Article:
- The Washington Times - Wednesday, October 8, 2008

ANNAPOLIS | State police told state lawmakers Tuesday they are purging 53 names from a federal database they had identified as terrorists, after a review of the department’s infiltration of antiwar and anti-death penalty groups.

State police Superintendent Terrence B. Sheridan told members of the Senate Judicial Proceedings Committee that police had contacted 27 of the 53 individuals who had been wrongly entered into the federal High Intensity Drug Trafficking Area (HIDTA) database since January 2005 and offered them the opportunity to view their files and have them purged.

“The letter explains that we made a big mistake and that we want to straighten it out,” Col. Sheridan said.

State police watched anti-death penalty groups from 2005 to 2006 and tracked their meetings and protests related to the planned executions of convicted murderers Wesley Baker and Vernon Lee Evans Jr.

As part of the surveillance, troopers entered names into the federal database, identifying them as terrorists, including two Catholic nuns and one Quaker antiwar activist.

The then-state police superintendent who presided over the surveillance, Col. Thomas E. “Tim” Hutchins, told lawmakers at the hearing he took full responsibility for the operation.

“I stand responsible for what happened,” he said. “That´s what leaders do.”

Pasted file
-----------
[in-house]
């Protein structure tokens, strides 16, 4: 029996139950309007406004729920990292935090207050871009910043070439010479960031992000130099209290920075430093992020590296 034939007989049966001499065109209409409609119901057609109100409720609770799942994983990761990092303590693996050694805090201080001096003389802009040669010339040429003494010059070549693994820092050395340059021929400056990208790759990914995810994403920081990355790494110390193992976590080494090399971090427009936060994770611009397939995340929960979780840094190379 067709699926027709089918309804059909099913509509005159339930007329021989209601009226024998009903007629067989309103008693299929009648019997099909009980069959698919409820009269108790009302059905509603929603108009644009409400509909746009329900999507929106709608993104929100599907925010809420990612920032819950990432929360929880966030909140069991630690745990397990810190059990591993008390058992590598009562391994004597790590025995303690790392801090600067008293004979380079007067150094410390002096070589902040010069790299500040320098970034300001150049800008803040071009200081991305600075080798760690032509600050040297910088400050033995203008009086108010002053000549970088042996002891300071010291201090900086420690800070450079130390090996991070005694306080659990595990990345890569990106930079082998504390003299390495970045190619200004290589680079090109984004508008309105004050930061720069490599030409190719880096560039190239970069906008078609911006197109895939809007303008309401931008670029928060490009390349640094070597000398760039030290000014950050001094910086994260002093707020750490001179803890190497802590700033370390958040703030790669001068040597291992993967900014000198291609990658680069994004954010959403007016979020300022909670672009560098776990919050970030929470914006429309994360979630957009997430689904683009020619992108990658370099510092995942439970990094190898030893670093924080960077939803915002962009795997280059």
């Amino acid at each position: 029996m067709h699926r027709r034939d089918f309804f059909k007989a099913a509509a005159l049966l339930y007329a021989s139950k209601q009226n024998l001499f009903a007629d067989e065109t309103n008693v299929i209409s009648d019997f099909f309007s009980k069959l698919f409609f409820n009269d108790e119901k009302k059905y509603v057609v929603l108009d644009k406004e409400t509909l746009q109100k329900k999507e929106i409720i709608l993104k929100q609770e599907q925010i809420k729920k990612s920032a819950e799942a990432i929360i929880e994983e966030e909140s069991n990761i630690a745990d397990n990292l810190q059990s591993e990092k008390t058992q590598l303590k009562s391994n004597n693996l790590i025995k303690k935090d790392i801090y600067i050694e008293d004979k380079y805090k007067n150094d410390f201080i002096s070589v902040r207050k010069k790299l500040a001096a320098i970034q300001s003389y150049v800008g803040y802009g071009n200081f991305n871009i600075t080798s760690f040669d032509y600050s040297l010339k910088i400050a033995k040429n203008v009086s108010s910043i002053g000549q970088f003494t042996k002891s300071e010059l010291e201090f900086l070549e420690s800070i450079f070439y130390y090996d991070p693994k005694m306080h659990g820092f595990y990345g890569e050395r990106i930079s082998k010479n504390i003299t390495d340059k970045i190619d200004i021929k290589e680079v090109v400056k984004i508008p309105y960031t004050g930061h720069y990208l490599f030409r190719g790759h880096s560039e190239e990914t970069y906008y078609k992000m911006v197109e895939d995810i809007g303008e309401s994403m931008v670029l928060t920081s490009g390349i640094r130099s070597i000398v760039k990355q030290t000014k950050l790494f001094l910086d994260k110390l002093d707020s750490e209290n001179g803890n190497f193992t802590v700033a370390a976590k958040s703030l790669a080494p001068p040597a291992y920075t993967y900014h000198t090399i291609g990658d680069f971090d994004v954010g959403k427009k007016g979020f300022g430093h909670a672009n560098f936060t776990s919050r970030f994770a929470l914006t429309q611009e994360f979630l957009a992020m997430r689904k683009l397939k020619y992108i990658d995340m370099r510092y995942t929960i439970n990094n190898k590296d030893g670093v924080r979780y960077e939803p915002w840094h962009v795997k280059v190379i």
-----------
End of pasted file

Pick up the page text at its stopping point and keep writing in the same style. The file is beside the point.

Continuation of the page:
Col. Hutchins, who said he did not think the undercover surveillance qualified as spying, attacked a report commissioned by Gov. Martin O´Malley, a Democrat, as being part of a “partisan debate.”

Col. Hutchins said he never alerted former Gov. Robert L. Ehrlich Jr., a Republican, whom he served for two months, about the surveillance, or Mr. O´Malley, whom he served for six months.

Mr. O´Malley defeated Mr. Ehrlich in November 2006 and has attacked him for not knowing about the surveillance while it was happening.

Mr. O´Malley has said he was unaware of similar covert surveillance by Baltimore city police that occurred while he was mayor of Baltimore.

Ellen Barfield, a Baltimore antiwar activist and one of the 53 people identified as a terrorist in the federal database, said she was shocked to find she had been so labeled and demanded an apology.

“You are one of the individuals whose name was placed in the [HIDTA] system under the designation,” Col. Sheridan wrote in a Friday letter to Mrs. Barfield. “As superintendent of the Maryland State Police, I look forward to purging those entries.” He did not apologize.

The number of activists reported to have been categorized falsely as terrorists has steadily grown as state police have responded to increasing pressure to release more information on their covert activities.

The state police released a series of documents in July in response to a lawsuit by the ACLU that showed that only one activist, Max Obuszewski, had been identified as a terrorist in the federal database.

A report commissioned by Mr. O’Malley showed that four people were so classified.

Sen. Brian E. Frosh, who chaired Tuesday’s meeting, said he plans on holding further hearings next year to vet legislation that would limit the state police’s ability to conduct covert surveillance and track protesters.

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